Students didn't complain about Freshwater, teachers say

Students didn't complain about Freshwater, teachers say
By Dean Narciso - The Columbus Dispatch - 1/16/2009 - original
Students never complained about 8th grade science teacher John Freshwater or what he was teaching, four Mount Vernon Middle School teachers testified today.

The teachers said they also heard no complaints from Zachary Dennis, whose parents have sued the district and Freshwater. The family says Freshwater burned a cross shape on the boy's forearm last year with an electrical instrument used to test gases in a laboratory.

The school board has said it intends to fire Freshwater. But state law gives the teacher a hearing before that can happen. Today's testimony came from teachers called by Freshwater's attorney. Each shook Freshwater's hand as he or she left the hearing.

The teachers also testified that the district gave them no instruction on school policies about teaching religious or controversial subjects.

Tammy Henry, an English teacher since 2001, encouraged her students to write personal observations in a diary they were required to keep in her 8th grade English class.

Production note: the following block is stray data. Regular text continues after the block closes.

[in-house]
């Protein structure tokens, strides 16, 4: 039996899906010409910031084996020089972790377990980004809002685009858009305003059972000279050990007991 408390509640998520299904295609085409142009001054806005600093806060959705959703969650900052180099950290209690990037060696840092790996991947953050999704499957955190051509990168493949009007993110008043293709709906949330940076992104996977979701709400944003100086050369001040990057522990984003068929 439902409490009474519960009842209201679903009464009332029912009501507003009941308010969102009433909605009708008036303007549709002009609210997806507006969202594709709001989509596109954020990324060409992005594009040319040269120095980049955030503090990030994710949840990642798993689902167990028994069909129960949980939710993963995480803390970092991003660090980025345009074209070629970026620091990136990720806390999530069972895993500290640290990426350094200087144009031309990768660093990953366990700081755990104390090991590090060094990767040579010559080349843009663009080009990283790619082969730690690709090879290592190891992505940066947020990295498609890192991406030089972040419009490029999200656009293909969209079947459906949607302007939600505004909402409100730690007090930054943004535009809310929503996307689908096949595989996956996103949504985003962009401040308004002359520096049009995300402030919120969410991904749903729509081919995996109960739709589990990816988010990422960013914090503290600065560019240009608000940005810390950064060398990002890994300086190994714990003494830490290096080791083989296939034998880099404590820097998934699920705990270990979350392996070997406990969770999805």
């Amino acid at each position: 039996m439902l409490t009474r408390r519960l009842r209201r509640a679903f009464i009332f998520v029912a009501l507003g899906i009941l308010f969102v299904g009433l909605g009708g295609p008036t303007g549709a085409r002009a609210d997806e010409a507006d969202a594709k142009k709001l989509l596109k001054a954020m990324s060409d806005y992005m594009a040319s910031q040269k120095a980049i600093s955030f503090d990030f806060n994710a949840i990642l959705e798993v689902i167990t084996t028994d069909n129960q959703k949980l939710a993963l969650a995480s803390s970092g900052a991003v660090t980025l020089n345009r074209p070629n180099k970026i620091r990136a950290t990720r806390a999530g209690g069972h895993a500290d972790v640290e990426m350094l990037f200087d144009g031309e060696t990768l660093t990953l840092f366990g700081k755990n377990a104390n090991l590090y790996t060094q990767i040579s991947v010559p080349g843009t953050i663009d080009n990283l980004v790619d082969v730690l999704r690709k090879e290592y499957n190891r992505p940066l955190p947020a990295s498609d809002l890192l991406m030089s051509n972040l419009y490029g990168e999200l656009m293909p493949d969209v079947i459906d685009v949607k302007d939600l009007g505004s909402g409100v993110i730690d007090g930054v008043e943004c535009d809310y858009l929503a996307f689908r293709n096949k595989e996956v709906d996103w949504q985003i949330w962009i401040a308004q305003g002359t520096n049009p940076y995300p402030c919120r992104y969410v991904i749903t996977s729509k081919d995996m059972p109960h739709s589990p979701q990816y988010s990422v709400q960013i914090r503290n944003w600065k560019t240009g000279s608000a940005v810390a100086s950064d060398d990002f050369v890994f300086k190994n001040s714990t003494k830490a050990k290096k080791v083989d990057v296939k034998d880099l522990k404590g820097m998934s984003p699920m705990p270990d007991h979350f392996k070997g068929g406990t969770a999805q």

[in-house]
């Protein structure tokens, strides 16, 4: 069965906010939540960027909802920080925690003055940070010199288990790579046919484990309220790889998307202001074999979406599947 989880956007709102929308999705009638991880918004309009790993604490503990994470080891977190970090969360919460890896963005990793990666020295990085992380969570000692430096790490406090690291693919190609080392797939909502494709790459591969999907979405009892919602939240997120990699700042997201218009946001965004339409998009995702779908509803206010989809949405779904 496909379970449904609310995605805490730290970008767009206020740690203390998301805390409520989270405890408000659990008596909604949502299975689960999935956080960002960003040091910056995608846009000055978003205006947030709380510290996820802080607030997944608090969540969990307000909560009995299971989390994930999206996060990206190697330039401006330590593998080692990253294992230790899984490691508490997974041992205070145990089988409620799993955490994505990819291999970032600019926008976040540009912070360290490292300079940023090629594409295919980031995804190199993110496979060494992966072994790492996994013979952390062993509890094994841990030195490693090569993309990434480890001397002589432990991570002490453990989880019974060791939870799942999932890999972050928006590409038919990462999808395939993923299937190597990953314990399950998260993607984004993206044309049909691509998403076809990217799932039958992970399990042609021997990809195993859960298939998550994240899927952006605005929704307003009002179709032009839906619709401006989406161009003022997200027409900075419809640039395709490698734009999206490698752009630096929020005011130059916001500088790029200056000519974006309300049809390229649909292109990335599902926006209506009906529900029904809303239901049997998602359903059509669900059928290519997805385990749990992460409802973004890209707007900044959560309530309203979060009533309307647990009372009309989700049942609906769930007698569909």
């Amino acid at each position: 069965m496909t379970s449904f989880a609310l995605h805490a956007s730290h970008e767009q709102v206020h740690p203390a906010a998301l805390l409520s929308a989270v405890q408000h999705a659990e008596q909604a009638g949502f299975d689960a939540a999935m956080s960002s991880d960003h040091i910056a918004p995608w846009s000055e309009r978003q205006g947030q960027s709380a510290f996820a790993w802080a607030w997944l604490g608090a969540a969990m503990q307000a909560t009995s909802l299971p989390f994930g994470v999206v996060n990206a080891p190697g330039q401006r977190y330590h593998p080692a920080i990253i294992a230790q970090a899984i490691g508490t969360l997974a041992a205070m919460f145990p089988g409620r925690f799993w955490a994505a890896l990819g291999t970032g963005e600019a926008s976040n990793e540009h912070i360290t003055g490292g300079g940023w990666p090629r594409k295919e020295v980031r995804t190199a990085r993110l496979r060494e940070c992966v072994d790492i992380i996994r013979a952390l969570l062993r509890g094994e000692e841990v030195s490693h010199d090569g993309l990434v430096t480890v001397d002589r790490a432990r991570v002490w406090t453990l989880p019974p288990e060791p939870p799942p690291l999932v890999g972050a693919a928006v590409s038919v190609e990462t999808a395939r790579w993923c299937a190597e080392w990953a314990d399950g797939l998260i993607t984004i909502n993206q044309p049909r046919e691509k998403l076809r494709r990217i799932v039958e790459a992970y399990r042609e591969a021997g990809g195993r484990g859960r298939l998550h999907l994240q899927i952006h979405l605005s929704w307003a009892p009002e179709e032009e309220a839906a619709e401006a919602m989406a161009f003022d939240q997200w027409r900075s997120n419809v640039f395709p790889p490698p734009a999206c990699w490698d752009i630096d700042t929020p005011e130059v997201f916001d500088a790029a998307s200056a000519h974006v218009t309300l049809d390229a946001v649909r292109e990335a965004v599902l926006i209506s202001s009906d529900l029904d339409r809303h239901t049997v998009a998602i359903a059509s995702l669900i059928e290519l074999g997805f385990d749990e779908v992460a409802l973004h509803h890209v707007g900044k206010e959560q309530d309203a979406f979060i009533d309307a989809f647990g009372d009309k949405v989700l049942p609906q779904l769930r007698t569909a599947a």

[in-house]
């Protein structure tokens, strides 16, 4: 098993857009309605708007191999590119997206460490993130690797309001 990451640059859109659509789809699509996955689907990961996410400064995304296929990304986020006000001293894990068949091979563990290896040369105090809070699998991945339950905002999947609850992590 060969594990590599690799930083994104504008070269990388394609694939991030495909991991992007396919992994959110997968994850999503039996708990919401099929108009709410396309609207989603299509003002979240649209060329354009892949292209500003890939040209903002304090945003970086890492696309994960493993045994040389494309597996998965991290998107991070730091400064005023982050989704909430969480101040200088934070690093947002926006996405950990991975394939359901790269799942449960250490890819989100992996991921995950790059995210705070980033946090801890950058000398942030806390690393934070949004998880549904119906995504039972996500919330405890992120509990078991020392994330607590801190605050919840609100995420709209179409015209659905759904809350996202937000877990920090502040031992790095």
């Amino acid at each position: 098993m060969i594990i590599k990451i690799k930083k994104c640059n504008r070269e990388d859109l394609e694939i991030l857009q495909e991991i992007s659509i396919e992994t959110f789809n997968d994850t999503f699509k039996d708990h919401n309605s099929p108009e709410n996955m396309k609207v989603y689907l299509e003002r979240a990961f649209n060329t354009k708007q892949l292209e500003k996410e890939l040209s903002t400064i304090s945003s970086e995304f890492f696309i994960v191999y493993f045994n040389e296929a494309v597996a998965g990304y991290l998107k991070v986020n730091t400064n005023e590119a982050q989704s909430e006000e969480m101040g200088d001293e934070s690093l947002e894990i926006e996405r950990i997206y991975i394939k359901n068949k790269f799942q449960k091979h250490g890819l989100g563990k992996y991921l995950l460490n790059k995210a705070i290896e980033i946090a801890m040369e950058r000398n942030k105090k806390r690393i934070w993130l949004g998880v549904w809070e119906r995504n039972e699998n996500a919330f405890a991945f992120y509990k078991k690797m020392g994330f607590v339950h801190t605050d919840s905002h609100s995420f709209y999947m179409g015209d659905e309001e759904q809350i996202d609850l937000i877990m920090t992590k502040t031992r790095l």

The students described difficult teachers, personal problems and classroom politics. But last year, none ever mentioned Freshwater.

"It really shocked me," Henry said. "They would discuss other things with me."

After hearing media accounts of the accusations against Freshwater, Henry e-mailed her principal, Bill White, and Freshwater's attorney, R. Kelly Hamilton in July.

"I've been curious as to why no student ever mentioned anything related to the accusations," she wrote.

Brian Cook, who has taught history in the district for 27 years, said he and Freshwater were "different like oil and water," but that they got along. He also testified that he never heard Dennis, now enrolled in Mount Vernon High School, complain about being burned.

None of the teachers were interviewed by HR On Call, the firm the district hired to investigate the charges against Freshwater.

In addition to the burning incident, the firm's report alleges that Freshwater was insubordinate, taught creationism and other religious ideas and had religious displays in the classroom, including a Ten Commandments poster.

James K. Marth, who has taught math for 30 years, said he stopped teaching at the middle school this year because of an uncomfortable "culture of the building that comes from the top down."

Hamilton asked Marth to tack a large poster on the wall entitled "The Ten Indian Commandments" that he had posted in his classroom.

The poster, with a picture of a Native American smoking a peace pipe, contained statements about respecting the environment and other people's feelings, telling the truth and taking personal responsibility.

Asked if it was religious, Marth described the poster as "more philosophical, but not necessarily religious." The administration knew about the poster, but never asked Marth to remove it.

Since it started in October, the hearing has been delayed several times because of conflicts in attorneys' schedules.

After today, it will resume on Feb. 20.